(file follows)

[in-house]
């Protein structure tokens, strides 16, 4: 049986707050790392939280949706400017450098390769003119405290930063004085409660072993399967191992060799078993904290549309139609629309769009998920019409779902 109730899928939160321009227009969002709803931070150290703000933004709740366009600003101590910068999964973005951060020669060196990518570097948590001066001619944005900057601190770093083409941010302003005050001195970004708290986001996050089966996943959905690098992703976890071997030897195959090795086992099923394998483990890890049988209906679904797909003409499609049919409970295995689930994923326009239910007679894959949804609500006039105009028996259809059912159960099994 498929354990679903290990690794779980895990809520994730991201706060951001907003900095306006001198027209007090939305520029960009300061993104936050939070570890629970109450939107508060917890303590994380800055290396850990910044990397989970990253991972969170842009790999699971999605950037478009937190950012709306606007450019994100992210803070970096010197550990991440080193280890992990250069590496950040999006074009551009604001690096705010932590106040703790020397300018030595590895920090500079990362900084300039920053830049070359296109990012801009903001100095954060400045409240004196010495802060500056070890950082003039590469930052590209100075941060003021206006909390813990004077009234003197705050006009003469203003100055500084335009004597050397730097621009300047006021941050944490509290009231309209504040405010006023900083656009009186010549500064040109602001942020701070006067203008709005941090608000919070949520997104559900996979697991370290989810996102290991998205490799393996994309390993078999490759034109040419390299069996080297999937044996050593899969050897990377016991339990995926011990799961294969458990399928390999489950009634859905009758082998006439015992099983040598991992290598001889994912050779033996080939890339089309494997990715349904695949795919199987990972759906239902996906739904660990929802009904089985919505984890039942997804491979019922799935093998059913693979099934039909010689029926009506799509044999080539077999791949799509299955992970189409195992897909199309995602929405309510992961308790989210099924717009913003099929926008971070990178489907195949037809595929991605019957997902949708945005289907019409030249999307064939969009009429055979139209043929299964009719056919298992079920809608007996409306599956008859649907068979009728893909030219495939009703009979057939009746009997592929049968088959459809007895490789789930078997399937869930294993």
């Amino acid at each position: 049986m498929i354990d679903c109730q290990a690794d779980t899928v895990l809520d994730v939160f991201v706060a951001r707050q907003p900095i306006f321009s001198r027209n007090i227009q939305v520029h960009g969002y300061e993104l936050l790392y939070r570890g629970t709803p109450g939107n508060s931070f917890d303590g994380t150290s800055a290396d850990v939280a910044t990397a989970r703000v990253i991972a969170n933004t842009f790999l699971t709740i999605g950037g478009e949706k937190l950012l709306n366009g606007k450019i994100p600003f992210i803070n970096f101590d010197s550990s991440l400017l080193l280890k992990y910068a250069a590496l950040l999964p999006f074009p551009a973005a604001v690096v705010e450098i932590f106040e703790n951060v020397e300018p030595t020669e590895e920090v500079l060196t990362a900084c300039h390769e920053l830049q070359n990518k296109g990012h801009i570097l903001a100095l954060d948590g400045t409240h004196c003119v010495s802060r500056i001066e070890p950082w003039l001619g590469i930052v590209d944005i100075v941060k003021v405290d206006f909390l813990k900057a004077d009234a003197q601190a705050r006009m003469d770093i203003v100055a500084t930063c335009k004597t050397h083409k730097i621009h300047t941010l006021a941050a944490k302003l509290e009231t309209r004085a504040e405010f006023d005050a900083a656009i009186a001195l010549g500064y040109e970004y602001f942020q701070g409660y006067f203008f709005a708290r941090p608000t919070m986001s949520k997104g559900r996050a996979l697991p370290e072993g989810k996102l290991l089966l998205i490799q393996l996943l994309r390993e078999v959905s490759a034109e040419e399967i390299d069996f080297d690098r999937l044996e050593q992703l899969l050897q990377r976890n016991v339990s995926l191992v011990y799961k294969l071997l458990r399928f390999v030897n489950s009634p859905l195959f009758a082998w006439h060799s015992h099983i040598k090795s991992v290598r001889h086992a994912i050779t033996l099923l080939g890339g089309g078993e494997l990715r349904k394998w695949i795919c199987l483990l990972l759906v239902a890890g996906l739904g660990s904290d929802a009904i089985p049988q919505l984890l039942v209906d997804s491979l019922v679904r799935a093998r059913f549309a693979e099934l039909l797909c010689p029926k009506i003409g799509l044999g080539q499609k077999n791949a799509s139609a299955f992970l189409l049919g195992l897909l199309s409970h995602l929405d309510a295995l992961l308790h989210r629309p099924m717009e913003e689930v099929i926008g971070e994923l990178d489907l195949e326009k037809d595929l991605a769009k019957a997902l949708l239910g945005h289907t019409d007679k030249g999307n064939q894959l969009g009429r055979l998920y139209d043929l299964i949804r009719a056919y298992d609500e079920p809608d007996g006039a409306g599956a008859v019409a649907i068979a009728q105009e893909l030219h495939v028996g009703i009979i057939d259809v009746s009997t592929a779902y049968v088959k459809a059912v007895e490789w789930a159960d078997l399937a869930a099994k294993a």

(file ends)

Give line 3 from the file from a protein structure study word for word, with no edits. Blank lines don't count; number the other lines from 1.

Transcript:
């Amino acid at each position: 049986m498929i354990d679903c109730q290990a690794d779980t899928v895990l809520d994730v939160f991201v706060a951001r707050q907003p900095i306006f321009s001198r027209n007090i227009q939305v520029h960009g969002y300061e993104l936050l790392y939070r570890g629970t709803p109450g939107n508060s931070f917890d303590g994380t150290s800055a290396d850990v939280a910044t990397a989970r703000v990253i991972a969170n933004t842009f790999l699971t709740i999605g950037g478009e949706k937190l950012l709306n366009g606007k450019i994100p600003f992210i803070n970096f101590d010197s550990s991440l400017l080193l280890k992990y910068a250069a590496l950040l999964p999006f074009p551009a973005a604001v690096v705010e450098i932590f106040e703790n951060v020397e300018p030595t020669e590895e920090v500079l060196t990362a900084c300039h390769e920053l830049q070359n990518k296109g990012h801009i570097l903001a100095l954060d948590g400045t409240h004196c003119v010495s802060r500056i001066e070890p950082w003039l001619g590469i930052v590209d944005i100075v941060k003021v405290d206006f909390l813990k900057a004077d009234a003197q601190a705050r006009m003469d770093i203003v100055a500084t930063c335009k004597t050397h083409k730097i621009h300047t941010l006021a941050a944490k302003l509290e009231t309209r004085a504040e405010f006023d005050a900083a656009i009186a001195l010549g500064y040109e970004y602001f942020q701070g409660y006067f203008f709005a708290r941090p608000t919070m986001s949520k997104g559900r996050a996979l697991p370290e072993g989810k996102l290991l089966l998205i490799q393996l996943l994309r390993e078999v959905s490759a034109e040419e399967i390299d069996f080297d690098r999937l044996e050593q992703l899969l050897q990377r976890n016991v339990s995926l191992v011990y799961k294969l071997l458990r399928f390999v030897n489950s009634p859905l195959f009758a082998w006439h060799s015992h099983i040598k090795s991992v290598r001889h086992a994912i050779t033996l099923l080939g890339g089309g078993e494997l990715r349904k394998w695949i795919c199987l483990l990972l759906v239902a890890g996906l739904g660990s904290d929802a009904i089985p049988q919505l984890l039942v209906d997804s491979l019922v679904r799935a093998r059913f549309a693979e099934l039909l797909c010689p029926k009506i003409g799509l044999g080539q499609k077999n791949a799509s139609a299955f992970l189409l049919g195992l897909l199309s409970h995602l929405d309510a295995l992961l308790h989210r629309p099924m717009e913003e689930v099929i926008g971070e994923l990178d489907l195949e326009k037809d595929l991605a769009k019957a997902l949708l239910g945005h289907t019409d007679k030249g999307n064939q894959l969009g009429r055979l998920y139209d043929l299964i949804r009719a056919y298992d609500e079920p809608d007996g006039a409306g599956a008859v019409a649907i068979a009728q105009e893909l030219h495939v028996g009703i009979i057939d259809v009746s009997t592929a779902y049968v088959k459809a059912v007895e490789w789930a159960d078997l399937a869930a099994k294993a």